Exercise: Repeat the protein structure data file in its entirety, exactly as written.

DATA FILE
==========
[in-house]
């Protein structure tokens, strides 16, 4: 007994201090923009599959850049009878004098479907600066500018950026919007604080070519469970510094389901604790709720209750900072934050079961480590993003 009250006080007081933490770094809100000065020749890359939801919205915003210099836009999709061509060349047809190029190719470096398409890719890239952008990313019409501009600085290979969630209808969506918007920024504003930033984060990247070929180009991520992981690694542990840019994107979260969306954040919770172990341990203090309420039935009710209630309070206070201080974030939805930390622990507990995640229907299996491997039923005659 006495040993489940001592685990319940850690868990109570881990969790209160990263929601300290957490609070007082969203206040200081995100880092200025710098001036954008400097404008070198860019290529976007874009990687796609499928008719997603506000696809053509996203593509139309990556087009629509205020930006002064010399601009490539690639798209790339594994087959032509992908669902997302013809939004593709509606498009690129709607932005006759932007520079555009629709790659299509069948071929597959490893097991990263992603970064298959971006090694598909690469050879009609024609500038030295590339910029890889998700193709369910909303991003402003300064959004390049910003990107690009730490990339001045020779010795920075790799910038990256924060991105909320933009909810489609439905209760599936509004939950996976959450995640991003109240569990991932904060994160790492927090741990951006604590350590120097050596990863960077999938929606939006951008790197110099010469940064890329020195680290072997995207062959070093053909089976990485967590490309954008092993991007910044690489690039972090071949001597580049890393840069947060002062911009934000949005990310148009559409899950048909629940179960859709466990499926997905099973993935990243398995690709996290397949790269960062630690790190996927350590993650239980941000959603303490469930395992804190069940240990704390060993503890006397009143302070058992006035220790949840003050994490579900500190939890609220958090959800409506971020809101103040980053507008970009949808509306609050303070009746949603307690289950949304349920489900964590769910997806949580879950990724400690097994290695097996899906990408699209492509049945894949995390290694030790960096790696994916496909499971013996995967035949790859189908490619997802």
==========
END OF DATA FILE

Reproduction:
[in-house]
């Protein structure tokens, strides 16, 4: 007994201090923009599959850049009878004098479907600066500018950026919007604080070519469970510094389901604790709720209750900072934050079961480590993003 009250006080007081933490770094809100000065020749890359939801919205915003210099836009999709061509060349047809190029190719470096398409890719890239952008990313019409501009600085290979969630209808969506918007920024504003930033984060990247070929180009991520992981690694542990840019994107979260969306954040919770172990341990203090309420039935009710209630309070206070201080974030939805930390622990507990995640229907299996491997039923005659 006495040993489940001592685990319940850690868990109570881990969790209160990263929601300290957490609070007082969203206040200081995100880092200025710098001036954008400097404008070198860019290529976007874009990687796609499928008719997603506000696809053509996203593509139309990556087009629509205020930006002064010399601009490539690639798209790339594994087959032509992908669902997302013809939004593709509606498009690129709607932005006759932007520079555009629709790659299509069948071929597959490893097991990263992603970064298959971006090694598909690469050879009609024609500038030295590339910029890889998700193709369910909303991003402003300064959004390049910003990107690009730490990339001045020779010795920075790799910038990256924060991105909320933009909810489609439905209760599936509004939950996976959450995640991003109240569990991932904060994160790492927090741990951006604590350590120097050596990863960077999938929606939006951008790197110099010469940064890329020195680290072997995207062959070093053909089976990485967590490309954008092993991007910044690489690039972090071949001597580049890393840069947060002062911009934000949005990310148009559409899950048909629940179960859709466990499926997905099973993935990243398995690709996290397949790269960062630690790190996927350590993650239980941000959603303490469930395992804190069940240990704390060993503890006397009143302070058992006035220790949840003050994490579900500190939890609220958090959800409506971020809101103040980053507008970009949808509306609050303070009746949603307690289950949304349920489900964590769910997806949580879950990724400690097994290695097996899906990408699209492509049945894949995390290694030790960096790696994916496909499971013996995967035949790859189908490619997802």